Oil Shock Upends Shale's Newest Powerhouse
(Bloomberg) -- As Covid-19 shock waves reverberate across U.S. oil towns, perhaps nowhere is their speed and severity more apparent than in America’s newest shale powerhouse.
Just months ago, New Mexico, the third-biggest producer of U.S. oil, approved the state’s largest budget ever, paid for by an oil boom that made up 40% of the state’s revenues in 2019. Now that plan has been slashed by more than $600 million, affecting everything from pay raises for state workers to a program designed to provide free community college to state residents.
Oil-producing states across the U.S. are facing a double whammy with both drilling and overall consumer spending cut back by the pandemic. New Mexico, meanwhile, stands as exhibit A of this boom-to-bust dynamic, with the state’s revenue forecasts plunging and more than 4,600 workers in mining, most of which is oil and gas-related, claiming unemployment insurance in the week ended June 13.
“We were just starting to stand on two legs,” said Reilly White, a finance professor at the University of New Mexico. “All of that stuff that passed, and that we were expecting this year, oil was a big part of that. The rug has just been swept out from under us.”
An oil pump jack operates near U.S. Route 285 outside Loving, New Mexico, U.S., on Tuesday, Aug. 6, 2019. New Mexico's Governor Michelle Lujan Grisham is balancing her concern over the catastrophic effects of climate change with the state's extraordinary dependence on oil and gas.
When New Mexico’s legislature initially passed its budget in February, it assumed an average oil price of $50, and continued growth in the state’s part of the Permian Basin. But in the months since, with U.S. lockdowns underway, crude futures fell as low as negative $40 a barrel.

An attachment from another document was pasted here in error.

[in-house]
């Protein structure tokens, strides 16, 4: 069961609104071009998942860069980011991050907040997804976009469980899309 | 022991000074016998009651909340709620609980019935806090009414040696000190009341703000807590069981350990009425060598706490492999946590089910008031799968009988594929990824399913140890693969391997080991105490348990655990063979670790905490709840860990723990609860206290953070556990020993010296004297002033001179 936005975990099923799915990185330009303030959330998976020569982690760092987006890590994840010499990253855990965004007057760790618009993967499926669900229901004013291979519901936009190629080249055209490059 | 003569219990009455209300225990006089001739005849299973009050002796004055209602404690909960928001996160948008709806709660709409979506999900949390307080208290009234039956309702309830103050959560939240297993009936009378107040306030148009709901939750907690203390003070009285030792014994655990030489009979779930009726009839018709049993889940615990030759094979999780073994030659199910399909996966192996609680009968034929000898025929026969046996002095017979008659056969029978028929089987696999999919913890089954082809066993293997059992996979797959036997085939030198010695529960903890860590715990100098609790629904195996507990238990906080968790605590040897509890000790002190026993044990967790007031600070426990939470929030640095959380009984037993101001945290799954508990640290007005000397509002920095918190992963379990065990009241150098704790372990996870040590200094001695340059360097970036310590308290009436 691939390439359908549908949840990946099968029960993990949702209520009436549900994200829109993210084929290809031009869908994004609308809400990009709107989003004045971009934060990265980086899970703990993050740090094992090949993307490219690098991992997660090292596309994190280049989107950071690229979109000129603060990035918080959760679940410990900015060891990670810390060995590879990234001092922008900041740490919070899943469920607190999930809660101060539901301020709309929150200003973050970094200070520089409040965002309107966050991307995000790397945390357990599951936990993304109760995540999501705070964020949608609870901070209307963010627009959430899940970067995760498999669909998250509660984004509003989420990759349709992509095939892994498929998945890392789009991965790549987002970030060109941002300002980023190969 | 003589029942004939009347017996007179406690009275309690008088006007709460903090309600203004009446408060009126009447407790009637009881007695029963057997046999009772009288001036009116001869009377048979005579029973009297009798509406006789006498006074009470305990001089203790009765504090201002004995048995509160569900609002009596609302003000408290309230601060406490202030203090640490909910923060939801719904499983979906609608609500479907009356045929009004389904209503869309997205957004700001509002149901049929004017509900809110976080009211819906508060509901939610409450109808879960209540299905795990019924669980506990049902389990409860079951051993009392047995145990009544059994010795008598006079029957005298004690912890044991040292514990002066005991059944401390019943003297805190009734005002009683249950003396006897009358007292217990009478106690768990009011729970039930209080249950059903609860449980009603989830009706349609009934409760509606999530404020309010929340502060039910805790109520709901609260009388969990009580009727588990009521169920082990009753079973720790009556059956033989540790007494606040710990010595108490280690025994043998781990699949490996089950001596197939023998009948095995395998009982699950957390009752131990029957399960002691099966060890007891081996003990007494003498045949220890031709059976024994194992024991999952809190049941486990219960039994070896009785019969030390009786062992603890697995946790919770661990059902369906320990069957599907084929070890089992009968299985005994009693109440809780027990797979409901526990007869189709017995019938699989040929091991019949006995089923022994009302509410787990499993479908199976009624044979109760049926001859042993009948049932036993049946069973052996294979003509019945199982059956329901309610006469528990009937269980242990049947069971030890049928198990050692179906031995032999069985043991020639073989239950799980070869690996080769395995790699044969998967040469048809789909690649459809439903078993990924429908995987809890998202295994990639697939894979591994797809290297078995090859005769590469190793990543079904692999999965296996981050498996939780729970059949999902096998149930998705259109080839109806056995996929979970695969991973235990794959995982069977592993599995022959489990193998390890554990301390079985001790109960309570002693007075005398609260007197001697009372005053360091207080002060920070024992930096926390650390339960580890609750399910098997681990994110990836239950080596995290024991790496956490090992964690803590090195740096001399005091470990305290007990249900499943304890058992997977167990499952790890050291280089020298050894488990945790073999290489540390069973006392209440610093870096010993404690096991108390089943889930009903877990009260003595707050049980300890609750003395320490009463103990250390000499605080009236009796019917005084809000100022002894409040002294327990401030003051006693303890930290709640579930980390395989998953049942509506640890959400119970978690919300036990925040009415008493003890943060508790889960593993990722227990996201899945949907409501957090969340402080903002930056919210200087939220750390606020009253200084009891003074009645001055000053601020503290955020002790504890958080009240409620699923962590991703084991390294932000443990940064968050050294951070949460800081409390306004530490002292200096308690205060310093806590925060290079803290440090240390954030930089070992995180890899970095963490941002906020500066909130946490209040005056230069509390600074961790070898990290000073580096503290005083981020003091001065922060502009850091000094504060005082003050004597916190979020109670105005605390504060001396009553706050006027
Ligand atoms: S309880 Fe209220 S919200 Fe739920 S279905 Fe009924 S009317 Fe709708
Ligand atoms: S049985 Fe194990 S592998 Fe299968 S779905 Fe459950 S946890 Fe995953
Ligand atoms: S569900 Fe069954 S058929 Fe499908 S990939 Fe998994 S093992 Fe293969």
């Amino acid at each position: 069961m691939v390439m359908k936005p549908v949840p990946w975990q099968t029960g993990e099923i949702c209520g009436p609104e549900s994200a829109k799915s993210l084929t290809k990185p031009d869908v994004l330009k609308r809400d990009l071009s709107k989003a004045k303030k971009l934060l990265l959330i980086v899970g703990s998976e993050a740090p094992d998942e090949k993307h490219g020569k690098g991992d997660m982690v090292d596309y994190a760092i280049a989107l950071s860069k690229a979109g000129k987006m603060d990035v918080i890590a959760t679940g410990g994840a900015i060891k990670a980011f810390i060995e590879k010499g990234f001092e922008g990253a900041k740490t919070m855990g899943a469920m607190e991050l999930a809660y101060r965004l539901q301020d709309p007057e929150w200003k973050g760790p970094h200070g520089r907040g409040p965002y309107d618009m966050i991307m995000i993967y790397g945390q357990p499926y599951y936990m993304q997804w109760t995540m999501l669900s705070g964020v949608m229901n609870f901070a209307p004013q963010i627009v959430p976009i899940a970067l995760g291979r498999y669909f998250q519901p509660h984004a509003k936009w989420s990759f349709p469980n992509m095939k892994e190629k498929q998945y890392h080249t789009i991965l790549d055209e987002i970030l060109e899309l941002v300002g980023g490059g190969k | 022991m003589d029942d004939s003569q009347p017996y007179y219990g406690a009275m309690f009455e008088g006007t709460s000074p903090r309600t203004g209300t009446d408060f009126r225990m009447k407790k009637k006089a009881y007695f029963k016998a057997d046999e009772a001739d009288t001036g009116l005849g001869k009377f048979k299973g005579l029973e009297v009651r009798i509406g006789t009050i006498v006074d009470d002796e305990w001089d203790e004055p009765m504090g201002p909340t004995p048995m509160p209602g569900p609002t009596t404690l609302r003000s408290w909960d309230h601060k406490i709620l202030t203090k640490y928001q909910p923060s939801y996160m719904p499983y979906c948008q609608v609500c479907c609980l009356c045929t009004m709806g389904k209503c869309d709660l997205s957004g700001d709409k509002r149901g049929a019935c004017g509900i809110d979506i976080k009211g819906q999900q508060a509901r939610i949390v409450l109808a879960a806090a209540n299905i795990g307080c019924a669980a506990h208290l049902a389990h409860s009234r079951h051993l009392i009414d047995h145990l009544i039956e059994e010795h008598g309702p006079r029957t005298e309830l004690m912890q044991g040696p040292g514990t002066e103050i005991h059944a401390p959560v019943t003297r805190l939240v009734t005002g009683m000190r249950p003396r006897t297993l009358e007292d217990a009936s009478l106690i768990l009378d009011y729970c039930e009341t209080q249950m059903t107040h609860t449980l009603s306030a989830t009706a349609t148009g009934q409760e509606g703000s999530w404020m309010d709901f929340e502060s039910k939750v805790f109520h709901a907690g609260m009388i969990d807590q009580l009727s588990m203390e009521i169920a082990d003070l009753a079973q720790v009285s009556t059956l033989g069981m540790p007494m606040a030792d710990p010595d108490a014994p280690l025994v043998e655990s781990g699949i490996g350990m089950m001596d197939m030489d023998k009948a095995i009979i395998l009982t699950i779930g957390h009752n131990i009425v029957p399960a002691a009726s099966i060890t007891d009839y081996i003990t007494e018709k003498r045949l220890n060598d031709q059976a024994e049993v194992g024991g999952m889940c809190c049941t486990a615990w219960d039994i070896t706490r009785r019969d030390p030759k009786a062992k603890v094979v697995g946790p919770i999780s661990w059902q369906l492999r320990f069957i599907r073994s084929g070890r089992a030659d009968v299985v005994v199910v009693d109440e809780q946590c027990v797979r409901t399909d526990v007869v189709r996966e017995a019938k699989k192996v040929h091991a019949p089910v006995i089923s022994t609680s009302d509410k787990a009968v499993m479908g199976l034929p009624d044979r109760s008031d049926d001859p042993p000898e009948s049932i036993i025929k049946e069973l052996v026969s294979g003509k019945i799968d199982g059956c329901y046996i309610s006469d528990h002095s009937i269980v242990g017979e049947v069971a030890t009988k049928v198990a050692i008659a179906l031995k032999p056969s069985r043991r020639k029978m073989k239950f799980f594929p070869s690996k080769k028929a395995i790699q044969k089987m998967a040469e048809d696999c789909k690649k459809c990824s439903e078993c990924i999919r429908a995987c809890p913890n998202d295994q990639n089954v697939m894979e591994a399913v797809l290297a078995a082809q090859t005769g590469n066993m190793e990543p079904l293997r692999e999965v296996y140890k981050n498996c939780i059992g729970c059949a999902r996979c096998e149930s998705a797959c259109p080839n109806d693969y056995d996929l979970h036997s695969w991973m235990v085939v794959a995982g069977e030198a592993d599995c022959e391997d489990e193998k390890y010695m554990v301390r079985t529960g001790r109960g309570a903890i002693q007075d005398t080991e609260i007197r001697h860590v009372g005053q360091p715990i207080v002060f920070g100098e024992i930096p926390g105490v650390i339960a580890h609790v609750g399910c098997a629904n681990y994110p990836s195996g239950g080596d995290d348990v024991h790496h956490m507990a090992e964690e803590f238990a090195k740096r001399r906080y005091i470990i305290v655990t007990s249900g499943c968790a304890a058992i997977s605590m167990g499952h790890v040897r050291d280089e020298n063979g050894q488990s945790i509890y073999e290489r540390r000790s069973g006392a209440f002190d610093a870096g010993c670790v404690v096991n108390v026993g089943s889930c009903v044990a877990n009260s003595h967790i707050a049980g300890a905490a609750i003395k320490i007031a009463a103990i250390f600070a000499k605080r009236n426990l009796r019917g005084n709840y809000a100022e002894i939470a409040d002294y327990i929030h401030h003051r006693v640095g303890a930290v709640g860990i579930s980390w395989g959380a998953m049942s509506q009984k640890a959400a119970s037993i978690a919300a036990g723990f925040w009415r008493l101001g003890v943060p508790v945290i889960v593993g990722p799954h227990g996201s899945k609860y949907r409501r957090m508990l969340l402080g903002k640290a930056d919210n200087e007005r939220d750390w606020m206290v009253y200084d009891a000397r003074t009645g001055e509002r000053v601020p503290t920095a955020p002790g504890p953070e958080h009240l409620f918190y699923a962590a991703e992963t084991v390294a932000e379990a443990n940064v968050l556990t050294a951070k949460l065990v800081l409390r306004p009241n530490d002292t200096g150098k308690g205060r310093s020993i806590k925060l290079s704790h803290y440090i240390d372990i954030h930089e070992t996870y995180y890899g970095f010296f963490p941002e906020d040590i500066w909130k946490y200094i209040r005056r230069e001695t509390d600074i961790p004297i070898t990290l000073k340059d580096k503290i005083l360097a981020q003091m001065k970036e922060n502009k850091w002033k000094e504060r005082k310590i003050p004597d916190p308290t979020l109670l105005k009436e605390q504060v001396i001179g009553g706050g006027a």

Companies with operations in New Mexico, including Concho Resources Inc., Occidental Petroleum Corp. and Matador Resources Co., have all decreased the number of rigs they plan to run in the state this year. And many producers have also taken the unprecedented step of curtailing significant portions of their existing output.
Prices have returned to the $30 a barrel range since, and that rebound has helped some. But crude and natural gas producers in the state have yet to reboot their output to previous levels, and New Mexico’s Land Office now expects its monthly royalty revenue from the oilfields to drop by half.
On Saturday, the legislature -- meeting in a special session -- reacted by sending a new pared-down budget plan for Governor Michelle Lujan Grisham to sign.
In the early 2000s, New Mexico’s oil revenue “for the whole year was like $500 million,” said Stephanie Garcia Richard, New Mexico’s land commissioner. This year, though, the Land Office was bringing in about $100 million a month from royalty payments alone. Then the coronavirus hit.
On top of the drop in oil revenue, the state is also contending with a decline in sales tax-receipt revenue as consumers largely stay home amid the shutdowns. But there is a bright side: The past few years of high oil revenue have left New Mexico with a sizable rainy-day fund.
Oilfield activity in New Mexico’s southeastern corner has been steadily increasing for four years. As shale producers drilled through legacy acreage in the Permian’s Midland sub-basin, they moved further west into New Mexico’s Eddy and Lea counties.
Unlike Texas, 90% of production on the New Mexico side of the Permian has taken place on lands owned by the state or federal government. That lets New Mexico’s government collect significant royalties, severance tax and disbursements from drilling. And business was booming.
The regulatory hoops that come with drilling on public lands were a nuisance, but this particular area -- known as the Delaware Basin -- was hot. And unlike in the last boom, workers were starting to make New Mexico their home base.
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